Due to the size of the Brazilian harvest, it could supplant a significant amount of the roughly 30 million tons of soybeans exported from the U.S. to China. Brazil is expected to harvest over 100 million tons of soybeans this year, enough to entirely satisfy the 90 million tons imported by China last year.

Like anyone worried about their income, U.S. farmers are tightening their belts. Their anxiety will likely result in the delay or cancellation of machinery purchases and other planned farm upgrades when demand from China appeared robust.

In the context of this dire news from the heartland, I’ve been leveraging the agriculture sector for bearish trades. There are many commodity-linked stocks and funds that investors can short. But my investment trades will take time, as the consequences of protectionism work their way through the farm industry.

However, my colleague Jim Fink knows how to make hay… quickly. As chief investment strategist of Velocity Trader, Jim has devised a system that reaps big gains in a short period of time. Here’s the kicker: his methods work regardless of sector, market ups and downs, economic cycles, or government policies. To learn the secrets of Jim’s next money-making moves, click here now.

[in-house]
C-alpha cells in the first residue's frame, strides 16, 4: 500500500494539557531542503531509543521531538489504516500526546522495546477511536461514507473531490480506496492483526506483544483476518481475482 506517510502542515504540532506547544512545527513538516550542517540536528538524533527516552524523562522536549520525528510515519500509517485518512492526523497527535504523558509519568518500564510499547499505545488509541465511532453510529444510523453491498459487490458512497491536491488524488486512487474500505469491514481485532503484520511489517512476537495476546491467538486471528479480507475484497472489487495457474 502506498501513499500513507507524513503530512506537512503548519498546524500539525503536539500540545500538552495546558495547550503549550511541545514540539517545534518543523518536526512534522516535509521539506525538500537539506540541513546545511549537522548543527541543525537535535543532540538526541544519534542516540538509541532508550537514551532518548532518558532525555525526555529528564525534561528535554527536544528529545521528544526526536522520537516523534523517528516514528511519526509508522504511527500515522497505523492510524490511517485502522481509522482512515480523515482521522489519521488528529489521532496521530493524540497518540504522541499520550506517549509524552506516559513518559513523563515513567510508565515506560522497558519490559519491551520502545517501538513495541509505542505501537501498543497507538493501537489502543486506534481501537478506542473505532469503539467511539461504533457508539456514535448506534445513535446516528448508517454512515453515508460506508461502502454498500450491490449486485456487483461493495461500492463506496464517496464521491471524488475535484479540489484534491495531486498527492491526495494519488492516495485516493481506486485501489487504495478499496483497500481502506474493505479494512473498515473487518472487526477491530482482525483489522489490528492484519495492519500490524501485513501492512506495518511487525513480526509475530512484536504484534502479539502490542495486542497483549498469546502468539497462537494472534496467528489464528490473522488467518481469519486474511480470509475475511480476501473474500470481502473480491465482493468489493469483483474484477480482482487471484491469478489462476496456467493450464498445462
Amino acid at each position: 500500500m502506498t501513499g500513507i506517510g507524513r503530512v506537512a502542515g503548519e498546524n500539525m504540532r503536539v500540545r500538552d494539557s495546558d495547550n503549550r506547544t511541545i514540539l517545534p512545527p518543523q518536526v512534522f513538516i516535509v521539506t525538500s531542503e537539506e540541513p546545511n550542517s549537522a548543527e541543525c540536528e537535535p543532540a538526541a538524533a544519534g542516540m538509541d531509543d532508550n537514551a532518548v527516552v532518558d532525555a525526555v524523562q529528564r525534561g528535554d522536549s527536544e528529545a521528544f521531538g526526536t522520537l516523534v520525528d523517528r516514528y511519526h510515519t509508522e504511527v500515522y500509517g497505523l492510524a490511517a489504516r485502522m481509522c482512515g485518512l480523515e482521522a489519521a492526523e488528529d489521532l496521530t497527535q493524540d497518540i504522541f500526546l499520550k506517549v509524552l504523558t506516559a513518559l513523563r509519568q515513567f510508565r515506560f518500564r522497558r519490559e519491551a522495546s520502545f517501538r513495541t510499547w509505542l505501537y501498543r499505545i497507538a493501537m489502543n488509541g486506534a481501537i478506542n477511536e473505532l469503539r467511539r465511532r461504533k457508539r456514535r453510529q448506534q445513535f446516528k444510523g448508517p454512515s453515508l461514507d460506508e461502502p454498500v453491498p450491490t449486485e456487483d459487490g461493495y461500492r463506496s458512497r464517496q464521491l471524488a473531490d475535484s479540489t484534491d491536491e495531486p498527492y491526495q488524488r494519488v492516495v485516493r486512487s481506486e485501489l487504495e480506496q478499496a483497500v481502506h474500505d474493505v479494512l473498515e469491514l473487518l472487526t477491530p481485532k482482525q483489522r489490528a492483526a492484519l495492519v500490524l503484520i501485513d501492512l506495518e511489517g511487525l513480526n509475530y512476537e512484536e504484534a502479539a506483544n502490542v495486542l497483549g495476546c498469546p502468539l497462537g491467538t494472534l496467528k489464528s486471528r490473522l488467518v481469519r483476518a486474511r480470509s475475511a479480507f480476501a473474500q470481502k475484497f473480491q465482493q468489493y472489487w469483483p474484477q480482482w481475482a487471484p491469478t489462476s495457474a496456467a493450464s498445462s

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Stock Talk

Andy (Vegas)

Andy

This article is a big nothing burger. Who didn’t know that soybean prices were down? Quoting complaining farmers is a one-sided argument. Where was the other side complaining about how China was stealing their IP? Or the side that was complaining the only way into China was to hand over 50% of their company? Did you honestly think countries would give up any trade advantages by asking nicely? There were over 12,000 tariffs already in place before Trump took office. Where were the squawkers then?